When you’re a young fan of horror, there’s not much choice; at least, there wasn’t much choice when I was growing up. In the 21st century, you can order horror novels off the internet - which you’d think would be cheaper, but instead you’re paying fifty to eighty dollars for a book about giant monster crabs, because in ten years it will fetch a big price at the Las Vegas Monster Crab Book Convention. But I digress.
There wasn’t much at the regular bookstore; horror is never a big draw. Also, new books were and are expensive, and that was before the advent of the small press. No monster crab and zombie collectibles, just an American price on the spine above a much higher Canadian price.
Faced with exorbitant prices and and little choice, the discerning (desperate really) horror fan had to go the second-hand route. Where on Earth could you go? The United Cigar Store, on Barrington Street in downtown Halifax. Nova Scotia.
This place is so obscure that I can’t find a picture of it on google; I looked. It sold cigarettes and cigars (I think it did, anyway), and the rest of the store space was devoted to second-hand books and magazines. There was the obligatory rack of old porn mags (Hustler, Oui, Gallery, and Juggs, which should have been called Hard-Up Women with Back Problems ), and if I knew my horror history then like I do now, I would have taken a peek at them to see if I could find an old Stephen King story.
It was/is the most normal-looking store. Dirty old tile, bright trashy lights, soft drinks and bags of chips up front, a small rotating rack of bestseller hardbacks that had probably been bought at the bookstore in Scotia Square a block over. The bestsellers and candy were a beating heart with the dead and lost books a dying corpse around it.
Some odd things about this place: It had two racks side-by-side, one full of identical copies of the killer-bee disaster novel, The Swarm(Arthur Herzog), and the other full of identical copies of the psycho killer-whale thriller Orca (also by Arthur Herzog). I have no idea why they had hundreds of copies of these two books, or why they didn’t just junk them all. Those stupid books stayed there for years and years.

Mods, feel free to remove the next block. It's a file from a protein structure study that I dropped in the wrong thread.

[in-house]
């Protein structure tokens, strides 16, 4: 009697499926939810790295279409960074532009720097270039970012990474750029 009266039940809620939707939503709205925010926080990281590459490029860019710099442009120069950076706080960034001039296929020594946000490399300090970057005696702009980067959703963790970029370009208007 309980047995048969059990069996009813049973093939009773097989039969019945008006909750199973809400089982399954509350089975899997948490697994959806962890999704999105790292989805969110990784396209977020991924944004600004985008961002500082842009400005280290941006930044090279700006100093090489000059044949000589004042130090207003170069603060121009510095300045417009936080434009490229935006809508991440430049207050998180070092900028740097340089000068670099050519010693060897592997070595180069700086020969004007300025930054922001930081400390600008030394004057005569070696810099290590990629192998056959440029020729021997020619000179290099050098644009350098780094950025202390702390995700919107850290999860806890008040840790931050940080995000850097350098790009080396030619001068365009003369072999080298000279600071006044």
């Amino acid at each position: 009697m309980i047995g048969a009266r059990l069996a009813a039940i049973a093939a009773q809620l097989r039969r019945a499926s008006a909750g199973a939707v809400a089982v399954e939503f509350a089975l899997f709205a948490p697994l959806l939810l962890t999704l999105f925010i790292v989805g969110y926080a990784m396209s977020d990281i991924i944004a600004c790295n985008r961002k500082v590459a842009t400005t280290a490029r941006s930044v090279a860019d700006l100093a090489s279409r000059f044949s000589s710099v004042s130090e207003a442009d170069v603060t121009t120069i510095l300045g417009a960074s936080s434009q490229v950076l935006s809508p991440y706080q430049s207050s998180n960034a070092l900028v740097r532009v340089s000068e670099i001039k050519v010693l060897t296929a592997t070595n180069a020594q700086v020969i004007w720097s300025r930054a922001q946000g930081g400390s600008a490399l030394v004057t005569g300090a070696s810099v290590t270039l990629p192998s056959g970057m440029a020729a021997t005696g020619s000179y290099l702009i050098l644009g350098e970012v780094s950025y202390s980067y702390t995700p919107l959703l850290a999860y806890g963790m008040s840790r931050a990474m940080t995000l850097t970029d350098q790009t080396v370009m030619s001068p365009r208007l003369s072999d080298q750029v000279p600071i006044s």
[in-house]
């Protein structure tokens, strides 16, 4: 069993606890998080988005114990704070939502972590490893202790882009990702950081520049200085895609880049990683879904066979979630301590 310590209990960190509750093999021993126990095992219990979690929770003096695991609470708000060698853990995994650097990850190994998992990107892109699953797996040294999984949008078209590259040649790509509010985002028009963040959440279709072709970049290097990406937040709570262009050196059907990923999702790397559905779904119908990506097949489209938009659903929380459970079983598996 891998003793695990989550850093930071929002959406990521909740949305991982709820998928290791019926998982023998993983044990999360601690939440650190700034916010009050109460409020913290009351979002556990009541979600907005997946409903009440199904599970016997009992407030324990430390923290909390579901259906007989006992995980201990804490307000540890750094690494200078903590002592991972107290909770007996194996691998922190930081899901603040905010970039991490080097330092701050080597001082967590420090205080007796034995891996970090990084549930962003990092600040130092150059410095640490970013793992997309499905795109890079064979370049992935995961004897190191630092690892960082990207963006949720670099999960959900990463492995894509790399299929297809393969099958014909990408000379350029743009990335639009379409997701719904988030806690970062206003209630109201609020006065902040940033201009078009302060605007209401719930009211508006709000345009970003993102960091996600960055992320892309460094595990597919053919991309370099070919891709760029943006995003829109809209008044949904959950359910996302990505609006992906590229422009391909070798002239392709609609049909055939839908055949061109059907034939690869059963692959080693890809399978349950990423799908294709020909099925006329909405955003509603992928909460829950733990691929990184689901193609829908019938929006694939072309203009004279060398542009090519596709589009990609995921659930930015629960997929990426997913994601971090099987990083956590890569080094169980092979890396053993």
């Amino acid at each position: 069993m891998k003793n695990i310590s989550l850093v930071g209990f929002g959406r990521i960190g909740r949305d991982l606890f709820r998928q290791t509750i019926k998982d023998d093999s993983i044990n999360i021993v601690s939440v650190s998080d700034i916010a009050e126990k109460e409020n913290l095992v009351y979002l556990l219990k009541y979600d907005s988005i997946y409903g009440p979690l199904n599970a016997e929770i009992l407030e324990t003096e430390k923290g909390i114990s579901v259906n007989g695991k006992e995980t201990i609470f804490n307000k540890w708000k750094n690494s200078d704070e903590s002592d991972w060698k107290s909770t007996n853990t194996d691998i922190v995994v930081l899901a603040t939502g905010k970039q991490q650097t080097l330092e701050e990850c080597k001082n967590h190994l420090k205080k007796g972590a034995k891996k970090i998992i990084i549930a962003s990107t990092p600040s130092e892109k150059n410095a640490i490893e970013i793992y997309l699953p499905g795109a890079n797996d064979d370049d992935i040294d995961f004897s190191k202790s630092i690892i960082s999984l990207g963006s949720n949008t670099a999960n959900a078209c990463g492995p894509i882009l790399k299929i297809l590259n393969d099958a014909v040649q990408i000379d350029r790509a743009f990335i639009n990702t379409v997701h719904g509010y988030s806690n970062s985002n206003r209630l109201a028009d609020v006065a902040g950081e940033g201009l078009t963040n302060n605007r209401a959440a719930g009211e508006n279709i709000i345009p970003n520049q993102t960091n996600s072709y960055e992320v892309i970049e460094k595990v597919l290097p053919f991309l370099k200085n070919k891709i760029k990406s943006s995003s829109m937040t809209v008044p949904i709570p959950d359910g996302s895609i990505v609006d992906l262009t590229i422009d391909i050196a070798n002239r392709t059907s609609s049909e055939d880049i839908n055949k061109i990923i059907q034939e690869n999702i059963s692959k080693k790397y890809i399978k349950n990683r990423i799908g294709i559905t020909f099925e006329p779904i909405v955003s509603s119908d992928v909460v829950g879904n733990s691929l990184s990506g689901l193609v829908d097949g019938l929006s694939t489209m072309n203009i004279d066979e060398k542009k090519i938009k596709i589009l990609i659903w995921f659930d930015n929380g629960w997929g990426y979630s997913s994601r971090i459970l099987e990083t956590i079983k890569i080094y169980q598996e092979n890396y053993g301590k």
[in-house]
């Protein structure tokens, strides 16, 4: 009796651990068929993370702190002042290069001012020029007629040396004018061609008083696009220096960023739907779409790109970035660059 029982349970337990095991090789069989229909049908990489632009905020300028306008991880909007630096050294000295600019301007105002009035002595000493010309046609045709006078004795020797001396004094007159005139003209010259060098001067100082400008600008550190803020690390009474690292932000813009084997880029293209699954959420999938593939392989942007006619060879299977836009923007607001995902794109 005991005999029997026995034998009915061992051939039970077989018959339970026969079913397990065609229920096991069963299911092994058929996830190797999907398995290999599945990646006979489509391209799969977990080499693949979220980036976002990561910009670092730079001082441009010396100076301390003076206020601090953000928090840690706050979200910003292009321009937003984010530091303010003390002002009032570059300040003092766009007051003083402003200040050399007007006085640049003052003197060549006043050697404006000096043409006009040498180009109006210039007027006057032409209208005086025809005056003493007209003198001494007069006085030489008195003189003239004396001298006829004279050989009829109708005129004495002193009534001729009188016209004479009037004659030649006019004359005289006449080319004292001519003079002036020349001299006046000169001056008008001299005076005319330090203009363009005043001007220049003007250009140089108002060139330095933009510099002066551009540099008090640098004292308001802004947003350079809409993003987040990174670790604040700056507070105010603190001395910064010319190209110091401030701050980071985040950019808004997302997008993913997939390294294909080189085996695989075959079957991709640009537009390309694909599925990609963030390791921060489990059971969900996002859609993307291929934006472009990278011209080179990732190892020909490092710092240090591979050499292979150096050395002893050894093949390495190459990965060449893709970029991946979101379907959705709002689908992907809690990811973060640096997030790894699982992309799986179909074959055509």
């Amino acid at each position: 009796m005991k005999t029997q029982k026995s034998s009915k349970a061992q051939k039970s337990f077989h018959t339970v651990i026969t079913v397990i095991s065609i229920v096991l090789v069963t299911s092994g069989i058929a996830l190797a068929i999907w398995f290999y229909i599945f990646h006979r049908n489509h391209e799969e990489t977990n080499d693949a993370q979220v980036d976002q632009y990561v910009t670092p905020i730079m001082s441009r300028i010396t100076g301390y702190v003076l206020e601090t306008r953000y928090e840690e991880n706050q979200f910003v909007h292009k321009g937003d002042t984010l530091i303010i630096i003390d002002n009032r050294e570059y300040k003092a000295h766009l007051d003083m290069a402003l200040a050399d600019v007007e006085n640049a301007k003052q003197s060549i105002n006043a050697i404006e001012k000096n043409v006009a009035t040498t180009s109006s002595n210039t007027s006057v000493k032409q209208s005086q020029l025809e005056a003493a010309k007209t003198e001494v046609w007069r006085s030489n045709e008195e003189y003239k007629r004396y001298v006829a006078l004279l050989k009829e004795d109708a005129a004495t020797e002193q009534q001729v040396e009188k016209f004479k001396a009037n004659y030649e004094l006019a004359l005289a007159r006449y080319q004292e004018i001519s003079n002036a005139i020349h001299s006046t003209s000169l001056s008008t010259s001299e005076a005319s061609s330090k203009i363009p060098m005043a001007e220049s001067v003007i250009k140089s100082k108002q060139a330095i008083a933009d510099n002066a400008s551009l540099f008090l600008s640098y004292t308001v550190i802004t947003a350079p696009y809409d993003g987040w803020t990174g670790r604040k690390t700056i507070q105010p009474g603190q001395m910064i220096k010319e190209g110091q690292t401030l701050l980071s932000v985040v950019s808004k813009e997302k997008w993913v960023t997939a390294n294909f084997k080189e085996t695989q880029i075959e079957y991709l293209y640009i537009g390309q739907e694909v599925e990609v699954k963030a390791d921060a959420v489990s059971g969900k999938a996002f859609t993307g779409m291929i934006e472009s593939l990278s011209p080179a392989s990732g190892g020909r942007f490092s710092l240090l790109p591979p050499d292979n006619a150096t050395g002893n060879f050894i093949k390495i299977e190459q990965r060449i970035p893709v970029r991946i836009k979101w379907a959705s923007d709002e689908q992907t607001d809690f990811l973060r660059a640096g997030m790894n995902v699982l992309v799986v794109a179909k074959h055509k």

The other racks had regular, non-identical second-hand books, and a wonderful horror selection. The lovely schlock I waded through when I went to that place! For one of my birthdays a friend of mine just gave me a stack of random novels he bought in bulk from that store. I loved it, because the horror rack in a second hand store is like a beach full of flotsam and old condoms, with treasure buried somewhere beneath.
What did I find there? All the old James Herbert rat-apocalypse books (The Rats, Lair, and Domain), the classic Incubus, by Ray Russel (which I’ve written about), a wonderful coming-of-age werewolf novel called The Orphan, by Robert Stallman, and an absolutely enraging piece-of-shit called Spawn of Hell (William Schoell), which was about strange slug creatures with the faces of their victims’ relatives grafted onto their heads. I re-read Spawn of Hell whenever I wanted to get mad.
The United Cigar Store is still there. The incongrous racks of identical Herzog novels are gone, thanks to the 21st century business climate. But a lot of the old second-hand books (the horror in particular) are still there. I would guess that a few of them have not been touched in twenty years. They’re probably lousy with bedbugs and crumbling to acidic dust, although I like to think they’re still there, fine but just a little faded, waiting to be picked up for a buck or two.
If you’re ever in Halifax, that store is still there, and still in the most central location in Halifax. It’s mainly second-hand, but a lot of stores in Halifax are second-hand. There is a huge second-hand bookstore in the AT&T mall at the corner of Spring Garden and Barrington, and it looks far more dusty and decrepit than The United Cigar Store, if you are so inclined. You can go to these places, or you can go to the wonderful and impossibly ancient Lawrence’s Books here in Vancouver, and see the strange and wondrous world of things that people gave up because they had to move, spring-clean, make a few bucks, get divorced, or clean out a house after a death.
The inarguable weight and size of books, their tendency to rot and smell, make them automatically antique and obsolete before their time. There were second-hand bookstores long before ebooks, and they have always been places where the slightly oddball among us have come to search for things others might not have valued.
The second-hand books will moulder as we buy less physical books. Second-hand stores are going to disappear, and the only thing left will be the typical box of 50-cent paperbacks at the Goodwill or the small-town antique store.
So if you see a second-hand store, go in. Look around, remember. No one will make a second-hand store for second-hand bookstores.